Hantaro Nagaoka’s atomic theory is one of the earliest models of the atomic structure. This Japanese physicist proposed his model in the year 1904, which was further developed by Niels Bohr in 1913.
The Nagaoka model or the Saturnian model of the atom was an improvement over J.J. Thomson’s Plum pudding model. In this article, we’ll take a closer look at Hantaro Nagaoka’s atomic theory and how it contributed to the development of modern atomic science.
The Plum Pudding Model
Before diving into Nagaoka’s atomic theory, let’s first discuss J. According to this model, an atom is a sphere of positive charge with negatively charged electrons (or plums) embedded within it. However, this model couldn’t explain why electrons don’t fall into the nucleus due to electrostatic attraction.
The Saturnian Model
Nagaoka proposed his atomic theory as a solution to this problem. According to his theory, an atom consists of a positively charged central nucleus surrounded by rotating electrons in concentric rings or orbits. The electrons move in circular paths around the nucleus just like Saturn’s rings revolve around its planet.
This model explained why electrons don’t fall into the nucleus due to electrostatic attraction. The centrifugal force generated by their motion balances out the attractive force between electrons and protons in the nucleus.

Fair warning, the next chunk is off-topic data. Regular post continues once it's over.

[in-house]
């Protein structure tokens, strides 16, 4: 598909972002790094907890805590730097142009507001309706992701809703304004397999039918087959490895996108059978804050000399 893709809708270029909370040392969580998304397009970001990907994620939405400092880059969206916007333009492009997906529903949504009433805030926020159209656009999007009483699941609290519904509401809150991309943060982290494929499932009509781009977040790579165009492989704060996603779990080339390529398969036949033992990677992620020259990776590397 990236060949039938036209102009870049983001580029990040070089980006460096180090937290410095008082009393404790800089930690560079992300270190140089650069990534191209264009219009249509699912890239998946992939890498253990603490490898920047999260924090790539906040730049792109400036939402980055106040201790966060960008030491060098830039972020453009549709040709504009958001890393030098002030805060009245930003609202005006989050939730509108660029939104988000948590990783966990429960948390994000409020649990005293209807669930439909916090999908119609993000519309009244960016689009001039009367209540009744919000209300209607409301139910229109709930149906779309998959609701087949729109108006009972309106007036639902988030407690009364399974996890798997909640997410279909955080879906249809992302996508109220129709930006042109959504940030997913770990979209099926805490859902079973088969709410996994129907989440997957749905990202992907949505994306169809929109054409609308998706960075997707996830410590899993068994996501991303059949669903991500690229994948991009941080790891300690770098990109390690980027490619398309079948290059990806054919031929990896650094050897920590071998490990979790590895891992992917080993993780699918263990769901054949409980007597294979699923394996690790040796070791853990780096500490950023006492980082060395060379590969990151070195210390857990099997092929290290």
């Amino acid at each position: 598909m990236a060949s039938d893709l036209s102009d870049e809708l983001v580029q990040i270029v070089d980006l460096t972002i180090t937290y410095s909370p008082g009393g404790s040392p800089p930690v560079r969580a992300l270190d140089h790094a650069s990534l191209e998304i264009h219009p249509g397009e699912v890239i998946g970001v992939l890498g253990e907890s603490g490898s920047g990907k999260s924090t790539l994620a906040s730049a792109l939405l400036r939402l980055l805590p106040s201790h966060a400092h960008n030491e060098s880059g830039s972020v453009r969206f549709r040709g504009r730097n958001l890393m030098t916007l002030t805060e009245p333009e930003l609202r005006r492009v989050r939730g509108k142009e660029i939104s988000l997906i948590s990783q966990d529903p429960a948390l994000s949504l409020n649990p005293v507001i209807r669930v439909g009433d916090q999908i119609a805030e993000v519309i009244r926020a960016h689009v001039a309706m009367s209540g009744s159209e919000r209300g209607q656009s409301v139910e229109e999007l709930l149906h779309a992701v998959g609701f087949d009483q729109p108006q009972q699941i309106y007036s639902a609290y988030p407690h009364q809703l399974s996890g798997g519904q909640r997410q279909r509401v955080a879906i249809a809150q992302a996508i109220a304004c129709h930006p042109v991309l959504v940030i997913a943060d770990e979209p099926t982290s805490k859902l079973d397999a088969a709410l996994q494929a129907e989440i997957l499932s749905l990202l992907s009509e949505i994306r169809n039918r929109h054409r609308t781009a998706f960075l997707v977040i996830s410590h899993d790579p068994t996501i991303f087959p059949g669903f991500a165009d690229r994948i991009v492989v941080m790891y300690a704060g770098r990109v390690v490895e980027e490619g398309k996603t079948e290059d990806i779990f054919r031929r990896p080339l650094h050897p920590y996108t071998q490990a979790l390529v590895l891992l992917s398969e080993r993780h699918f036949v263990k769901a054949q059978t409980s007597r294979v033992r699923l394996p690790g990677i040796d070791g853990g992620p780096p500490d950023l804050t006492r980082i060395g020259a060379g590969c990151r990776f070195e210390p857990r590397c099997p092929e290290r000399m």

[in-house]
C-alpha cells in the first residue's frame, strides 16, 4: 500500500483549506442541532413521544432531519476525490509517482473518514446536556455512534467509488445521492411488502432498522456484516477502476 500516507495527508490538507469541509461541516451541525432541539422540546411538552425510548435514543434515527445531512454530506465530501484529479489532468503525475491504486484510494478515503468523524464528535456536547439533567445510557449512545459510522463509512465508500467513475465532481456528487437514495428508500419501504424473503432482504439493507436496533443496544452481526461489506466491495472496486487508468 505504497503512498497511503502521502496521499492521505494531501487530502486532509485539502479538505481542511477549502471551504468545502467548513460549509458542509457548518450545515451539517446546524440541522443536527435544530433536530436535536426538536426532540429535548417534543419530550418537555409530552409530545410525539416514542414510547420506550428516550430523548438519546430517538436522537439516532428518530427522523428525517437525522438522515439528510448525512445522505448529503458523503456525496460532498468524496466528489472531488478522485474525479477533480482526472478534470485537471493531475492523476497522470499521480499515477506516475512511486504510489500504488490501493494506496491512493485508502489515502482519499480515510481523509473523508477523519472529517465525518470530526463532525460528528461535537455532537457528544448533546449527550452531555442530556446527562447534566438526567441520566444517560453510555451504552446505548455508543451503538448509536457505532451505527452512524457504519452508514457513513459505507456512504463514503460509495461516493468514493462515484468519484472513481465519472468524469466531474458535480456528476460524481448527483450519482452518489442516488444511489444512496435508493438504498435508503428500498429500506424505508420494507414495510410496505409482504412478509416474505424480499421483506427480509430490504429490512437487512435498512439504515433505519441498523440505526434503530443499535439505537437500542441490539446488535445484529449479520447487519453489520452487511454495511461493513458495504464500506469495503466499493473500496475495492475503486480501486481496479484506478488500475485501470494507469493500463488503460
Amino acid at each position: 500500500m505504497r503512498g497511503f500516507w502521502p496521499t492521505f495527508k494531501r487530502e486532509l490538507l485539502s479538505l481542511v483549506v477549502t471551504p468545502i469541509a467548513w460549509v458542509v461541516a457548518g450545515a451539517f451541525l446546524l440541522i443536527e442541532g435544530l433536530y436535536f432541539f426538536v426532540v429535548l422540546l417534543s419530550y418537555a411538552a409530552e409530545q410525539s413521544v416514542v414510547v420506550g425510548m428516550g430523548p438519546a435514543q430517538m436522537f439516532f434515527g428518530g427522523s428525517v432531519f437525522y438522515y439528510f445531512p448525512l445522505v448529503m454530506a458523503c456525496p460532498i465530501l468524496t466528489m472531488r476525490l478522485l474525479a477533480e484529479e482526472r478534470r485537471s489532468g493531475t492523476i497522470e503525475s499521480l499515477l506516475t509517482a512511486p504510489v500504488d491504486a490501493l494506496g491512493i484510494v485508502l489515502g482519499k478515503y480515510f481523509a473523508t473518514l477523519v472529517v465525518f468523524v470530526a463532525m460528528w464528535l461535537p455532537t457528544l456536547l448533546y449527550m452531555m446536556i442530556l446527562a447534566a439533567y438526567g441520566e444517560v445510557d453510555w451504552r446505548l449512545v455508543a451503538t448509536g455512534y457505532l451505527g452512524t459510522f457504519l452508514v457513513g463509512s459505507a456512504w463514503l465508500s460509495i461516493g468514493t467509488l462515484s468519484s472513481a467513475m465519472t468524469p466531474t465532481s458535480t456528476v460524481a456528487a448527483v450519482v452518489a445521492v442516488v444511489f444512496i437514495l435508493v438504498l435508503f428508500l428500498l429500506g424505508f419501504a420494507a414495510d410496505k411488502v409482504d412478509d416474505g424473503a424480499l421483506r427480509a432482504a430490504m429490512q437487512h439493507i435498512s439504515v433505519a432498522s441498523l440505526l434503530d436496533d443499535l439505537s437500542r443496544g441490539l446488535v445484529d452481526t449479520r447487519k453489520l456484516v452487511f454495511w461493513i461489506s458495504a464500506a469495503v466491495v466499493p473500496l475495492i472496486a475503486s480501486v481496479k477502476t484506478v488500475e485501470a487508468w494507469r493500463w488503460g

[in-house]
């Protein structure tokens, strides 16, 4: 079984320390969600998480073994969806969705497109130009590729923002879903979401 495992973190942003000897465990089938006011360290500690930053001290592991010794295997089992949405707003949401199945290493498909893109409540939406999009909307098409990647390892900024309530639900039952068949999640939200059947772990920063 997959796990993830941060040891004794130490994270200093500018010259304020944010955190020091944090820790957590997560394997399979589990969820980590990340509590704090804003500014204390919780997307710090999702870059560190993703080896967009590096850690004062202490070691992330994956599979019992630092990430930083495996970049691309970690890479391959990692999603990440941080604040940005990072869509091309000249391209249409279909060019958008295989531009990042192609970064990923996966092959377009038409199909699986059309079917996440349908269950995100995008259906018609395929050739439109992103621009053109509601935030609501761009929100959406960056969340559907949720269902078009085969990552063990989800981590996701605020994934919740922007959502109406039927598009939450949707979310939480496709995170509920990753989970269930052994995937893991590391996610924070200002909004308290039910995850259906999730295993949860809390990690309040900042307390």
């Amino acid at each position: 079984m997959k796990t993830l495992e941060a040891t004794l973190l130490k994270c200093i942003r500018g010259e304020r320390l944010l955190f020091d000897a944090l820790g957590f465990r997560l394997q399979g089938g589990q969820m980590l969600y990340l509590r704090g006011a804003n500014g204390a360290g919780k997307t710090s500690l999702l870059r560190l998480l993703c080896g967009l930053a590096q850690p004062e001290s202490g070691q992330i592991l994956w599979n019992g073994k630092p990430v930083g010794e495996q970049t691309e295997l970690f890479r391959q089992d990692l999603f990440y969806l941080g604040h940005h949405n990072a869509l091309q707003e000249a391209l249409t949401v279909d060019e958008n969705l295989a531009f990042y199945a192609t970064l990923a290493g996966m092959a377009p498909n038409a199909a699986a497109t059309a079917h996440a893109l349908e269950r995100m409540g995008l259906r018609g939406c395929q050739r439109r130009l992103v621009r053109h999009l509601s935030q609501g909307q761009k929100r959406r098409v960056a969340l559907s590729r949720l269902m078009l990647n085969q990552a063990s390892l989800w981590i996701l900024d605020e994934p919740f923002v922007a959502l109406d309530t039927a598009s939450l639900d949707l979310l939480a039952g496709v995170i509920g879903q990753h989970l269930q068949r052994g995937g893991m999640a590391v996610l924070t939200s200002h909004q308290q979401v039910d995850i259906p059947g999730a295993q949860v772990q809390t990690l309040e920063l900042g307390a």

Limitations of Nagaoka’s Atomic Theory
Although Nagaoka’s Saturnian model provided an explanation for why atoms don’t collapse under electrostatic forces, it had some limitations:
- It couldn’t explain why atoms emit light when heated or excited.
- It couldn’t explain why atoms have discrete energy levels.
- It couldn’t explain why some elements emit characteristic X-rays.
Bohr’s Atomic Model
Niels Bohr, a Danish physicist, built on Nagaoka’s atomic theory and proposed a new model in 1913. According to Bohr’s atomic model, electrons occupy certain discrete energy levels or orbits around the nucleus.
When excited, an electron can move from a lower energy level to a higher one by absorbing energy. Similarly, when it returns to its original energy level, it emits energy in the form of light.
Bohr’s atomic model explained the limitations of Nagaoka’s Saturnian model and laid the foundation for modern atomic science.
In conclusion, Hantaro Nagaoka’s atomic theory was an essential step in the development of modern atomic science. His Saturnian model provided a solution to Thomson’s Plum pudding model and opened doors for further research in this field. Although Bohr’s atomic model replaced Nagaoka’s model, his contribution to this field remains significant and noteworthy.